October 10, 2013

THE SKED Pilot + 1 Review: “Sean Saves the World”



A lot can happen between the creation of a TV pilot and the production of regular episodes: writer/producers may be hired or fired, audience focus groups weigh in, networks and studios (which may have had their own turnover) give plenty of notes, helpful and otherwise, and critics start to rear their ugly heads. Tone, pace, casting, and even story can change. Here at THE SKED, we’re going to look past the pilots and present reviews of the first regular season episodes as well.

Previously… on SEAN SAVES THE WORLD:  When gay dad Sean’s (Sean Hayes) ex-wife moves out of town for a new job, Sean becomes single dad to 14-year old Ellie (Samantha Isler), and he tries to raise her while ducking his overbearing, boundary-less mother Lorna (Linda Lavin).  At work, Sean, his BFF Liz (Megan Hilty) and co-worker Hunter (Echo Kellum) cope with their eccentric new boss Max (Thomas Lennon).

Episode 2:  The major change Sean Saves the World made after the Upfronts was recasting the role of Liz with Megan Hilty, and the first post-pilot episode gives Liz a much more prominent role than she had initially.  This has the effect of giving parts of Sean a distinctly Will & Grace feel, but Hilty is one of the brighter presences on the show, so it’s not a bad move.

There’s plenty of talent evident in Sean, including series creator Victor Fresco, a strong, proven cast and, behind the scenes, multi-camera legend James Burrows (who, among his other illustrious credits, was house director on Will & Grace).  Among the trio of new Thursday comedies on NBC, it’s easily the most accomplished, neither as flat as Welcome To the Family nor as bland as The Michael J. Fox Show.  At the moment, though, there’s nothing particularly special about it.

Tonight’s episode, written by Co-Executive Producer Claudia Lonow, was timid and unmemorable.  The central plot had Ellie in need of her first bra, prompting dueling offers from Lorna and Liz to take her shopping, so of course Sean had each of them take her while trying to keep the other’s win a secret.  As it happened, both just made Ellie uncomfortable, Liz by convincing her to buy sexy outfits (including a teddy) and recounting her own love life, and Lorna with too much advice about exploring her body.  In the end, father and daughter would go together.  As good as they are, Lavin and Hilty couldn’t do much with this material, although they were both better when they actually shared a hostile scene together.  Meanwhile, the workplace story had Max eavesdropping on Sean, Liz and Hunter in the break room, and when Max gifted Sean with a bra for Ellie and Sean expressed how inappropriate that was, Max temporarily banned him from the break room (only to reverse the edict when Sean gave Max the teddy for his mother).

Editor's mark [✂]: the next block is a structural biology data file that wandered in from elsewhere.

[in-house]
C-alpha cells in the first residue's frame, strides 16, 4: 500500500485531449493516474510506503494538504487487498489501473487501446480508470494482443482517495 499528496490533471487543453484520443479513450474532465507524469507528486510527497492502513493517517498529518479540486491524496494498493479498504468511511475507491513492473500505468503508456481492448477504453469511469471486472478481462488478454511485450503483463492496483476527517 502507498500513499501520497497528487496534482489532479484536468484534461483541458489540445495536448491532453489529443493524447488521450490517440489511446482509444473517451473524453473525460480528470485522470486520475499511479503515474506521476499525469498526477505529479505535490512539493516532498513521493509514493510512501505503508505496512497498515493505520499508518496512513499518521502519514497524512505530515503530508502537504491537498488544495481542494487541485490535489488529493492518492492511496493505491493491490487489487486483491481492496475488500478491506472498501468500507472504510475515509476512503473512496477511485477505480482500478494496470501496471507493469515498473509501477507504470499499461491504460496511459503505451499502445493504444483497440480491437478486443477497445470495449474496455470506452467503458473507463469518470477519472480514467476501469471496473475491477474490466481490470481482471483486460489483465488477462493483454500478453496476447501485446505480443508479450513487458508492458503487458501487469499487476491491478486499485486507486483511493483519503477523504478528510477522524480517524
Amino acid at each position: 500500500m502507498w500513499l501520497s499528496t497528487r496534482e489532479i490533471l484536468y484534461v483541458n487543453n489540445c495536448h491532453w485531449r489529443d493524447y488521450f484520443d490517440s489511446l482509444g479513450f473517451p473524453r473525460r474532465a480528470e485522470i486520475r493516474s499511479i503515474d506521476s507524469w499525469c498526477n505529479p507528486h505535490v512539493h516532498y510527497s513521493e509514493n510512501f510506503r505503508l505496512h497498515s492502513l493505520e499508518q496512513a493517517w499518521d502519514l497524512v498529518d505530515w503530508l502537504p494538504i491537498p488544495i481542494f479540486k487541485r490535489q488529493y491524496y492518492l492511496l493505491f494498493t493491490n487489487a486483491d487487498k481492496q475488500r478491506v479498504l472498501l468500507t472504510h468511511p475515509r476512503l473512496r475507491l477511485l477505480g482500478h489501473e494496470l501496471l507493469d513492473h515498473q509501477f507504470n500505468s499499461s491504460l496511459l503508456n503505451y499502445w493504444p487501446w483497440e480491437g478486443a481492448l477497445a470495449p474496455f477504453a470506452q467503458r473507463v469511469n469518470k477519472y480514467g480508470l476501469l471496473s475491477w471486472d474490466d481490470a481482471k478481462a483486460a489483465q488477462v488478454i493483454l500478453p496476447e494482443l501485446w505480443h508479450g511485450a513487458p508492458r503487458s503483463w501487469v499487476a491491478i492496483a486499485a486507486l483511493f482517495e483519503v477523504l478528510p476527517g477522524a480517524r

To an extent, Sean feels limited by Sean Hayes, whose go-to moves of frantic panic (usually involving dropping or breaking something) and clueless overconfidence are already overused in just the second episode.  When Hayes lets himself be subdued, he’s better, as in a bit where he tried to convince Lorna that the bra Liz bought for Ellie was something for him to wear in a gay pride parade, and then had to wearily admit he doesn’t have the energy to march in one of those.  It’s not an unusual problem when a strong ensemble is anchored by a star and everyone else has to revolve around him or her; the question is whether Hayes will let the show that bears his name be about the other characters as much as about his (as, for example, Amy Poehler has allowed Parks & Recreation to be a true ensemble piece).  For now, Thomas Lennon’s strenuous weirdness as Max feels imported from another show entirely, while Lavin and Hilty are one-note (their respective relationships to Sean are summed up in a single gag:  Lorna brings him kale chips to eat while Liz brings him a bear claw–which Lorna confiscates), and Kellum is an afterthought.  We know that series creator Victor Fresco has a distinctive comic voice, and it’s not well served with teen bra jokes.

Sean Saves the World has possibilities–there was another nice underplayed bit in this episode where, with a 14-year old at home, Sean’s proud to have developed the skill of catching things thrown to him–but the question is whether it’ll have the chance to realize them.  Along with the rest of NBC’s Thursday line-up, its ratings last week were atrocious, with a 1.4 start airing against Robin Williams and The Crazy Ones along with Grey’s Anatomy and Glee that gives it very little rope, especially since Michael J. Fox has a 22-episode commitment, so it can’t be canceled without huge penalties to the network.  With time, Sean might figure out how to put its pieces together in a less routine way–if the axe isn’t already being sharpened.

ORIGINAL VERDICT;  If Nothing Else Is On…

PILOT + 1:  Forget the World, Saving the Timeslot Will Be Hard Enough

About the Author

Mitch Salem
MITCH SALEM has worked on the business side of the entertainment industry for 20 years, as a senior business affairs executive and attorney for such companies as NBC, ABC, USA, Syfy, Bravo, and BermanBraun Productions, and before that, at the NY law firm of Weil, Gotshal & Manges. During all that, he has more or less constantly been going to the movies and watching TV, and writing about both since the 1980s. His film reviews also currently appear on and In addition, he is co-writer of an episode of the television series "Felicity."